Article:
- Lourenço justified his visit to Windhoek to “reiterate the eternity of bonds of friendship and brotherhood” between the two peoples.
- Lourenço affirmed Saturday that Angolans and Namibians sealed a blood pact during the liberation struggle for the Independence of Namibia.
- Namibia registered three cases, as of Thursday, all of which affecting tourists who have recently arrived in the country.
Angolan President João Lourenço flew to Namibia on Saturday to witness the inauguration of President Hage Geingob’s second five-year term. The Angolan Head of State noted that the ceremony is taking place at a time when the world faces a major threat, that of Covid-19, which advises everyone to avoid unnecessary travel.
Lourenço justified his visit to Windhoek to “reiterate the eternity of bonds of friendship and brotherhood” between the two peoples. He also justified his presence at the ceremony to congratulate President Hage Geingob on his re-election for another term.
“We are sure that in this second term, Angola and Namibia will continue to work hand in hand”, for the well-being of both peoples and the Southern African region. “As this is not an unnecessary or postponable trip, I decided to travel to Windhoek to attend this important ceremony,” he explained.
Lourenço affirmed Saturday, in Windhoek, that Angolans and Namibians sealed a blood pact during the liberation struggle for the Independence of Namibia, carried out on March 21, 1990. Lourenço recalled that the Independence of Namibia was achieved as a result of the armed struggle for national liberation that sacrificed many children of Namibia. “During this period, Angolans and Namibians sealed a blood pact, which is eternal, cannot be broken,” he stressed.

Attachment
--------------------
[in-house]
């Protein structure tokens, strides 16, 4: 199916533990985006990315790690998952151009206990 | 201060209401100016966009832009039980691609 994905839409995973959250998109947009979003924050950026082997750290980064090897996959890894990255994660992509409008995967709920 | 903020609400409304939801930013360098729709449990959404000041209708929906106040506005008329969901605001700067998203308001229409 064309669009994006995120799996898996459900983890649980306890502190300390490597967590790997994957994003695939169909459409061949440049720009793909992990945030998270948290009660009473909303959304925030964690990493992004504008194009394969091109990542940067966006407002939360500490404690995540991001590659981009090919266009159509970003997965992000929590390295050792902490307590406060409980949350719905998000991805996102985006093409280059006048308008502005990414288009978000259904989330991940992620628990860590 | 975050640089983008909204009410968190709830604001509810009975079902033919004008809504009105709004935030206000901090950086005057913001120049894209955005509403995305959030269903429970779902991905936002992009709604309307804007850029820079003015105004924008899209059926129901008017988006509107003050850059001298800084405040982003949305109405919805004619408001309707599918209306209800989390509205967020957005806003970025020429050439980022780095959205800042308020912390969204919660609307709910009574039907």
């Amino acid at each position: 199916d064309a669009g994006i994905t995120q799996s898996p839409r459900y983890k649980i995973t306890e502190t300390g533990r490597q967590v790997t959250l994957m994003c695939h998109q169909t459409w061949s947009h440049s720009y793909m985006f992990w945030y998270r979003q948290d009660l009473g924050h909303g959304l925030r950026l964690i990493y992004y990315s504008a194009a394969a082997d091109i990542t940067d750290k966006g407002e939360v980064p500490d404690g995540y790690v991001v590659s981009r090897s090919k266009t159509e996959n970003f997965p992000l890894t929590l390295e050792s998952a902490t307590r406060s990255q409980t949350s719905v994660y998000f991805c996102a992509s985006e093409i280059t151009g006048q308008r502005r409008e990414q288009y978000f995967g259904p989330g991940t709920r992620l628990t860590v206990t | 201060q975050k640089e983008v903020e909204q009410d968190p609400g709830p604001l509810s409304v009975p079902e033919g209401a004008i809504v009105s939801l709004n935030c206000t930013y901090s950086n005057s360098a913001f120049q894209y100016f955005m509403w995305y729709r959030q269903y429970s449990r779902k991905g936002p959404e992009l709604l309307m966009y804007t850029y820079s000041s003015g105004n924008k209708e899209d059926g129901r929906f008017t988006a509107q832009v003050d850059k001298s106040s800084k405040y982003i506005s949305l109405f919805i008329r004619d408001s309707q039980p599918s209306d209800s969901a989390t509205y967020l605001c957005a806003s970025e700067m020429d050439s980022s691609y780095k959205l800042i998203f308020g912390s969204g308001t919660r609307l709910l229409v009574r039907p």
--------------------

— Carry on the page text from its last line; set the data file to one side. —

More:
Hage Geingob was re-elected in last November’s elections, with 56 percent of the total vote. Upon arrival at the State House, João Lourenço, accompanied by the Minister of Foreign Affairs, Manuel Augusto, was received with a song in Portuguese “Viva Angola, Viva Angola, Our Country,” sung by the official band.
Thanks from Geingob
Geingob thanked Angola and Cuba for their support during the national liberation struggle and paid tribute to former UN Secretary-General Javier Cuellar, who passed away this month, for the role he played for the independence of Namibia. The Namibian Head of State also thanked the presence of his counterpart, João Lourenço, Mokgweetsi Masisi from Botswana, and Emmerson Mnangagwa, from Zimbabwe, as well as the foreign ministers of Zambia and South Africa.
He said that they had risked their lives, to witness the investiture, at a time when countries are suspending international travel to prevent the spread of Covid-19. Geingob called on them to continue to be valuable partners in fighting the pandemic facing the world. Geingob, 79, called for strengthening unity among Namibians. He promised to stimulate the recovery of the economy and the creation of jobs.
The ceremony was witnessed by former President Efikepunye Ponhamba, and took place in the Presidential Palace, with 400 guests, due to the risks of the Covid-19 pandemic. Namibia registered three cases, as of Thursday, all of which affecting tourists who have recently arrived in the country.
The previous investiture ceremonies, which coincide with the Independence date, were held at the National Stadium in Windhoek. The act began with a prayer led by a local bishop, Sageus Keib. The President of the Supreme Court, Peter Shivute, directed the oath ceremony.
Geingob vowed “to do his best to defend Namibia’s Constitution, to enforce and administer the country’s laws, to protect Namibia’s sovereignty and territorial integrity and resources. Ensure justice for all Namibians.”